Small investors have been touting their windfalls after the stock price of video game retailer GameStop soared last week.
Jaydyn Carr, 10, a fifth-grader from San Antonio, may be the smallest and most excited of them all.
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Carr and his mother, Nina, spoke to NBC business and technology correspondent Jo Ling Kent on TODAY about how they turned $60 into just under $3,200 after investing in GameStop stock in 2019. The stock went on a wild ride last week fueled by a group of Reddit users and amateur investors.
The GameStop phenomenon has dominated Wall Street after small investors banded together to drive up the sagging stock price of the struggling retailer to make money while also sticking it to hedge funds and other firms that had shorted the stock, essentially betting on it to fail.
Nina Carr gifted her son 10 shares of GameStop in 2019 as a Kwanzaa present when it was worth about $6 a share, a story first reported by MySanAntonio.com.
"I know this kid loves video games, and at the time I was teaching him financial literacy," she told TODAY.
"She was saying that I basically owned a small portion of the company," Jaydyn said.
Nina had alerts set up on her phone for GameStop, and last week they started incessantly pinging as the stock price kept going up.
"I saw the price and I was just like, 'There's no way this can be real,'" she said.
Jaydyn had some questions of his own when he was shown how high GameStop's stock price had risen.
"Ummm, why?!" he said before laughing.
Nina went to Jaydyn and asked him if he wanted to sell the stock.
"And I was probably stuttering and mumbling, trying to hurry up and explain this is unusual, this doesn't happen all the time, so yeah it was definitely a moment," Nina said.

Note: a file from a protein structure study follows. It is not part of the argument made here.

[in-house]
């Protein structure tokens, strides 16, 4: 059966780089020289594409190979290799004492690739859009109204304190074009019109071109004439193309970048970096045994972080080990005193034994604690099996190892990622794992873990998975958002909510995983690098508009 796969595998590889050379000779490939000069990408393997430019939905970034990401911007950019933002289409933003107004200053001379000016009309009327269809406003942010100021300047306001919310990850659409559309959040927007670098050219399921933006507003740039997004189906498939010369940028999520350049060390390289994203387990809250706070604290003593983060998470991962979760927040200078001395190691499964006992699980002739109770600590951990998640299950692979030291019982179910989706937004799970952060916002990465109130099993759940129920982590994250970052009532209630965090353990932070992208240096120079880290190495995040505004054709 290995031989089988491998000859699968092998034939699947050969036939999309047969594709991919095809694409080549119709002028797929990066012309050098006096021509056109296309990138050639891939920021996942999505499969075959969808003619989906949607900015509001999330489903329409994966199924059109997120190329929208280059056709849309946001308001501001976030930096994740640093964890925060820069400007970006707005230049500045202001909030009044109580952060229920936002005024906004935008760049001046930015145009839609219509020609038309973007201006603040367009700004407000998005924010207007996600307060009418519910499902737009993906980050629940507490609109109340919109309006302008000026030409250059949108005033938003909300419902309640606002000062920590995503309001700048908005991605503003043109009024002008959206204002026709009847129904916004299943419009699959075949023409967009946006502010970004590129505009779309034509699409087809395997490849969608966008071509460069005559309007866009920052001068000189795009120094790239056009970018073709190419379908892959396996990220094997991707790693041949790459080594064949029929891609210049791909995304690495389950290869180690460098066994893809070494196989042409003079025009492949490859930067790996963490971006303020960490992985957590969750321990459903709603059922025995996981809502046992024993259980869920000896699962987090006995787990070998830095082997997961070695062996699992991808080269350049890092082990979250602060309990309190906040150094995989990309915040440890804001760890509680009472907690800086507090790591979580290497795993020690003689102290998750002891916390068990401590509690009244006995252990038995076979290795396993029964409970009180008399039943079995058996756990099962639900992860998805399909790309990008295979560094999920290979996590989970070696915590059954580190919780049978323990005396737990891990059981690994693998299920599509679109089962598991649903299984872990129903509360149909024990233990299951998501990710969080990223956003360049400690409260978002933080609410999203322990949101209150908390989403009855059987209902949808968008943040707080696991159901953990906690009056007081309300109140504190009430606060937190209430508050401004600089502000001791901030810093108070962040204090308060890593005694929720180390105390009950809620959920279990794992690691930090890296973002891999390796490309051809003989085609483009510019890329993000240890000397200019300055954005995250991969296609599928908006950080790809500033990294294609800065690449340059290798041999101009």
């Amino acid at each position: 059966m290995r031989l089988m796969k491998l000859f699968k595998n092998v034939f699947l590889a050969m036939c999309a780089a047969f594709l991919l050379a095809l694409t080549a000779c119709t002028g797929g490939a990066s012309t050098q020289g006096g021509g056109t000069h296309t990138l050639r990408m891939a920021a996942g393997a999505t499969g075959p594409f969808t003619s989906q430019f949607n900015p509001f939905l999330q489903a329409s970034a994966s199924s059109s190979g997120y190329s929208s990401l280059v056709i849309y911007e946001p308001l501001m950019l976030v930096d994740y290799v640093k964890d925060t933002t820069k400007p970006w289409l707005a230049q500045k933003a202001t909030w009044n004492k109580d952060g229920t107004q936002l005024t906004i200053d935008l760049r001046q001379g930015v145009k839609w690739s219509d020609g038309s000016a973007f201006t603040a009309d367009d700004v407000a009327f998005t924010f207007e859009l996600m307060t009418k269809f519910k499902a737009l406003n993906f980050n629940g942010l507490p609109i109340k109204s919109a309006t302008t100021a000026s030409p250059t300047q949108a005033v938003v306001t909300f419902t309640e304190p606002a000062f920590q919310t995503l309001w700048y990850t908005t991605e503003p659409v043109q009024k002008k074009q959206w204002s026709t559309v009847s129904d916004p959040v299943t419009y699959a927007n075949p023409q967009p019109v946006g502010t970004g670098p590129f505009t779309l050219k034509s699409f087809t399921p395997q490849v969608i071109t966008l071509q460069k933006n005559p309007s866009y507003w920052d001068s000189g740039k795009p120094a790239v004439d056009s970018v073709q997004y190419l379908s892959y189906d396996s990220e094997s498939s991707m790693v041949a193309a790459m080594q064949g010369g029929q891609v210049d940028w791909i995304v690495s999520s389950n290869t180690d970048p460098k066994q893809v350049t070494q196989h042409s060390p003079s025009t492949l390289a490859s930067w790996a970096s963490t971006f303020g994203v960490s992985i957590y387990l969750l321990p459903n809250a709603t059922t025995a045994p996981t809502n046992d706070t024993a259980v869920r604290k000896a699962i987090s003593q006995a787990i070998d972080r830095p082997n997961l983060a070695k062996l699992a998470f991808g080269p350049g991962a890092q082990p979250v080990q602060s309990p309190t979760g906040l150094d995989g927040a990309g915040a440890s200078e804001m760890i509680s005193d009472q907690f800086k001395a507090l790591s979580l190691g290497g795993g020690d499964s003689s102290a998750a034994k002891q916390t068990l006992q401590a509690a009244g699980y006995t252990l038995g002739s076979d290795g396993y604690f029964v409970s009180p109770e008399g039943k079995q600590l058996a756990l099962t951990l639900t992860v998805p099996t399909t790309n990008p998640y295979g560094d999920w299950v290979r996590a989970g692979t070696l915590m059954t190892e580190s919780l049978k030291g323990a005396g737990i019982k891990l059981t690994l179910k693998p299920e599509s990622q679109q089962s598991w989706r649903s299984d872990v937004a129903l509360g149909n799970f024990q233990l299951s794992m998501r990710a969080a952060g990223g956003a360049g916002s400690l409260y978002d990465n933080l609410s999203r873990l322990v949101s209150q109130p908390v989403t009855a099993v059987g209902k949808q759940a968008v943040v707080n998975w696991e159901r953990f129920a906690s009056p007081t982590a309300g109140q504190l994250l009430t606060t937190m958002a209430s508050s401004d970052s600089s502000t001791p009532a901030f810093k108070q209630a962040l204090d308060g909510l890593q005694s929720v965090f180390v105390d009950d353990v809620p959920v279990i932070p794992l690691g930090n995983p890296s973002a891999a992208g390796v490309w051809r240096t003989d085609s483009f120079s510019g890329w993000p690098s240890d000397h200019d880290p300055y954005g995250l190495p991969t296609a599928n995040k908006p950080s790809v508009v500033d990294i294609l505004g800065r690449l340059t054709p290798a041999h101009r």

Jaydyn decided to cash out, making a profit of more than $3,000.
"I've already saved $2,200 of it," he said. "And the rest of the $1,000 is gonna go to invest in more companies like Microsoft, Roblox and different companies."
The 10-year-old is one of many small investors celebrating their gains, from those who became instant millionaires to people like college student Daniel Lenois, who made $1,100 on GameStop and AMC Theatres stock last week.
"That's real money, that's money I could use to pay off my credit card, that I could keep in reserve in my savings account to pay for future semesters," Lenois said on TODAY Monday.
The GameStop phenomenon has lawmakers calling for a more transparent market open to individual investors.
"For years, the same hedge funds, private equity firms, and wealthy investors dismayed by the GameStop trades have treated the stock market like their own personal casino while everyone else pays the price," Sen. Elizabeth Warren said in a news release. "It's long past time for the SEC and other financial regulators to wake up and do their jobs — and with a new administration and Democrats running Congress, I intend to make sure they do."